Durham Tech responded to the evolution in the community interpreting profession with the introduction of Public Service and Medical Interpreting programs available in Fall Semester 2017. They replace the Community Spanish Facilitator and Medical Spanish Facilitator certificate programs and better serve our student population and address community needs.
Public Service Certificate and Diploma
Public Service programs train interpreters to work in educational, outreach, social justice, refugee resettlement, and faith-based settings as well as legal interactions that take place outside of the courtroom, such as interpreting during a school suspension hearing or during an appeals process if a client’s application for services has been denied.
NOTE: Basic medical terminology is included in Public Service programs. For example, upon completion of a Public Service certificate or diploma, students should be able to interpret for patients who are completing simple in-take forms. In order to interpret for complex medical situations such as those that are related to cardiology or oncology, a student must complete a Public Service program prior to entering a Medical Interpreting program.
Medical Interpreting Certificate and Diploma
Medical Interpreting programs assume that students have already acquired the above knowledge, know how to interpret well, and are familiar with the various codes of ethics for interpreters. Students are presented with medical terminology, examine Latin and Greek roots, review body systems and explore cultural and ethical issues that are unique to the medical interpreting encounter. The certificate or diploma is designed to prepare graduates to work in clinics and hospitals. Graduates have also found employment as bilingual benefits evaluation specialists or may find themselves interpreting for Workers’ Compensation investigations.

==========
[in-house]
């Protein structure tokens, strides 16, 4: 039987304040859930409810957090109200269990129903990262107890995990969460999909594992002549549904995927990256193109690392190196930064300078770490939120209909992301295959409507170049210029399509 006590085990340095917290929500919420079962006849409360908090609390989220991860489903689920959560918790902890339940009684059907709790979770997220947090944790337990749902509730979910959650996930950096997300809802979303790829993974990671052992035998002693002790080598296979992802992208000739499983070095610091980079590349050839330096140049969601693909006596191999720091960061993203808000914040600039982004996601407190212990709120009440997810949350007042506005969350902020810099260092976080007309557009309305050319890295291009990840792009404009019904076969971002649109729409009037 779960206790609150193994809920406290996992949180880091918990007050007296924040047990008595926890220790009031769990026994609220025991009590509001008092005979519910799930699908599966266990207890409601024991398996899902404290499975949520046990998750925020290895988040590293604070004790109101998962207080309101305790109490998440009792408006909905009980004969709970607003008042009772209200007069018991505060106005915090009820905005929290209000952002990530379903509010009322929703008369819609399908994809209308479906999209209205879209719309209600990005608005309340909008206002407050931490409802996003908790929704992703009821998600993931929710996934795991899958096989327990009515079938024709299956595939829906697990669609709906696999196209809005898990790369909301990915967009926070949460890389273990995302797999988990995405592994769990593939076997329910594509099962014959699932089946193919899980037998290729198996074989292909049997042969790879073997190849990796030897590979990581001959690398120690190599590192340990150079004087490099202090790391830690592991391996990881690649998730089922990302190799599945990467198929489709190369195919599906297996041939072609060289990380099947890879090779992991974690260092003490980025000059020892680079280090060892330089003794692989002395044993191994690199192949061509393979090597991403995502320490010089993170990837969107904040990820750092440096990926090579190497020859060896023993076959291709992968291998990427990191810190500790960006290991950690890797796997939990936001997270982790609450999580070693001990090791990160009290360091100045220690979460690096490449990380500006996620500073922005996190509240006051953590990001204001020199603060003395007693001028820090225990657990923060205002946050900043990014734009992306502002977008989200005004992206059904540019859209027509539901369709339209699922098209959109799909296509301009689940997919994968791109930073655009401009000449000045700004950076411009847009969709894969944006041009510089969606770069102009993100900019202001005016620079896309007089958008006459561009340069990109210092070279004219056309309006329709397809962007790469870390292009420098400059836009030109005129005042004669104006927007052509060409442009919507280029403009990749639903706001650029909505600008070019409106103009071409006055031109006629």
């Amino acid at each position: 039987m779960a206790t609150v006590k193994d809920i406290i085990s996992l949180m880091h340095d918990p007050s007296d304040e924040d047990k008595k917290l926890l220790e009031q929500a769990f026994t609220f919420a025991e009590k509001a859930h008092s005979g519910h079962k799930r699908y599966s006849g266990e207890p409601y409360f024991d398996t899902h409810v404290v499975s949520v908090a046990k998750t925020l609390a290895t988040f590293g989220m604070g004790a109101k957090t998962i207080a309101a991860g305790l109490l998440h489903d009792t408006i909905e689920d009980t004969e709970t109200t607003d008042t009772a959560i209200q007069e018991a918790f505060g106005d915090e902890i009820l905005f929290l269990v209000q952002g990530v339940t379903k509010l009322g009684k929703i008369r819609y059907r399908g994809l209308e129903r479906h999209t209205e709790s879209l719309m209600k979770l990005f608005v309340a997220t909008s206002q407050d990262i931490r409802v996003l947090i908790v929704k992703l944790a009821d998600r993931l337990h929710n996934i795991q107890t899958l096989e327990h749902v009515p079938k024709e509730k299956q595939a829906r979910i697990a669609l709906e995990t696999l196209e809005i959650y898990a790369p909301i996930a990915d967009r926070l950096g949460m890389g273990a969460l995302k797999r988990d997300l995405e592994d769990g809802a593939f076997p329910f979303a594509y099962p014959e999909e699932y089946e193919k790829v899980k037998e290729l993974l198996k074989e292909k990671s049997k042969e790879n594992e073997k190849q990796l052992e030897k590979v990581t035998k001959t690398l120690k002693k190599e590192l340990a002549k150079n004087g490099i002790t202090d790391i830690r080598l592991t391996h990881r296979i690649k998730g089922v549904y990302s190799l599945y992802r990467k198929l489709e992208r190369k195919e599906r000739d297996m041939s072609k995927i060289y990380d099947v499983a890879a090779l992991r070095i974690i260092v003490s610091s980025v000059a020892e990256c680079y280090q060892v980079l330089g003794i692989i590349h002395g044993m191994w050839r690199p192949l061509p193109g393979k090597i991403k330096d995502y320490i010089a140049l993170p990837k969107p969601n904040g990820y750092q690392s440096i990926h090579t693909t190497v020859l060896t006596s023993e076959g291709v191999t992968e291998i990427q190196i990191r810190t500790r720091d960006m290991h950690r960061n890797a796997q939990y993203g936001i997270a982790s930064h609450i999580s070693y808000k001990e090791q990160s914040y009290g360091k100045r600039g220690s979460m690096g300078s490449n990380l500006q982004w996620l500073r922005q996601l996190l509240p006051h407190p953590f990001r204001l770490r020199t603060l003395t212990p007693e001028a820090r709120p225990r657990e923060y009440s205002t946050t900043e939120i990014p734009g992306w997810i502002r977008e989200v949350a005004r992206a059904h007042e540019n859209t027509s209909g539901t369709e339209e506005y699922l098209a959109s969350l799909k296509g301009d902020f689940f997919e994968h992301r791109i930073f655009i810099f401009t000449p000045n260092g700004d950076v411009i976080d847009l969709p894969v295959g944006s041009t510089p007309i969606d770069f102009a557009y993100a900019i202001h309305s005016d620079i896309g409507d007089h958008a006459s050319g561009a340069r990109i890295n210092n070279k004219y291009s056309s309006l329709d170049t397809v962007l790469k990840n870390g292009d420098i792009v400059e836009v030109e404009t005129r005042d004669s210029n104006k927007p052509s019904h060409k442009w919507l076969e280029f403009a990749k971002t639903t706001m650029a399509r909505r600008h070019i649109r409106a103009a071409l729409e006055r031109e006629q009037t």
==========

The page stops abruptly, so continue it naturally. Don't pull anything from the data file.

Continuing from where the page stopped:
NOTE: In a Community Spanish Interpreter program’s hybrid courses, students may be required to meet in person with their classmates outside of class to practice interpreting and develop their note-taking, memory, language, and interpersonal skills.
Upon completion of a Medical Interpreting program, interpreters may be eligible to apply to take the National Certification Exam for Medical Interpreters with the National Board of Certification for Medical Interpreters (NBCMI) or the Certification Commission for Healthcare Interpreters (CCHI).
Each program requires service learning involving 10 hours or more of interpreting services for non-profit organization(s). It is performed outside of class time and students cannot be compensated for their interpreting services.